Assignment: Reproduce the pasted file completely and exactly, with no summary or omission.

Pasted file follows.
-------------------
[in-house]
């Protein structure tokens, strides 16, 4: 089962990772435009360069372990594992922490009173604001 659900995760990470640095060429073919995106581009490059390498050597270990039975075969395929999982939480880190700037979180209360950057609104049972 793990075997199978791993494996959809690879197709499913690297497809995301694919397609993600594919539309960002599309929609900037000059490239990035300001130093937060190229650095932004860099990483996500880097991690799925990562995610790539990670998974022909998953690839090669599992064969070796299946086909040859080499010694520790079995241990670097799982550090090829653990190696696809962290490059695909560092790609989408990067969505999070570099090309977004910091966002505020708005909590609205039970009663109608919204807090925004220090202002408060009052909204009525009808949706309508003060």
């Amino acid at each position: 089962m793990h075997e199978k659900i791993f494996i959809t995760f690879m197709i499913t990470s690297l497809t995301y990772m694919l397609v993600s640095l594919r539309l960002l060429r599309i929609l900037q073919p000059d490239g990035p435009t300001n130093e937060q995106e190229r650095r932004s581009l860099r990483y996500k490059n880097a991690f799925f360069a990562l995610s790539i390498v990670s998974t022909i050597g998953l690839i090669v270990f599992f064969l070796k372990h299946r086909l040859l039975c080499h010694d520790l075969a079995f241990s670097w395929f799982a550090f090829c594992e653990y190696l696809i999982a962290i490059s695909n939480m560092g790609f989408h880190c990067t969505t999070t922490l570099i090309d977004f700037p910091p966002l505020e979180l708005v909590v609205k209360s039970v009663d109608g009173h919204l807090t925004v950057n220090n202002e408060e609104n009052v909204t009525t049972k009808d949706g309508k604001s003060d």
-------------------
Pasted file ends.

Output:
[in-house]
């Protein structure tokens, strides 16, 4: 089962990772435009360069372990594992922490009173604001 659900995760990470640095060429073919995106581009490059390498050597270990039975075969395929999982939480880190700037979180209360950057609104049972 793990075997199978791993494996959809690879197709499913690297497809995301694919397609993600594919539309960002599309929609900037000059490239990035300001130093937060190229650095932004860099990483996500880097991690799925990562995610790539990670998974022909998953690839090669599992064969070796299946086909040859080499010694520790079995241990670097799982550090090829653990190696696809962290490059695909560092790609989408990067969505999070570099090309977004910091966002505020708005909590609205039970009663109608919204807090925004220090202002408060009052909204009525009808949706309508003060």
């Amino acid at each position: 089962m793990h075997e199978k659900i791993f494996i959809t995760f690879m197709i499913t990470s690297l497809t995301y990772m694919l397609v993600s640095l594919r539309l960002l060429r599309i929609l900037q073919p000059d490239g990035p435009t300001n130093e937060q995106e190229r650095r932004s581009l860099r990483y996500k490059n880097a991690f799925f360069a990562l995610s790539i390498v990670s998974t022909i050597g998953l690839i090669v270990f599992f064969l070796k372990h299946r086909l040859l039975c080499h010694d520790l075969a079995f241990s670097w395929f799982a550090f090829c594992e653990y190696l696809i999982a962290i490059s695909n939480m560092g790609f989408h880190c990067t969505t999070t922490l570099i090309d977004f700037p910091p966002l505020e979180l708005v909590v609205k209360s039970v009663d109608g009173h919204l807090t925004v950057n220090n202002e408060e609104n009052v909204t009525t049972k009808d949706g309508k604001s003060d």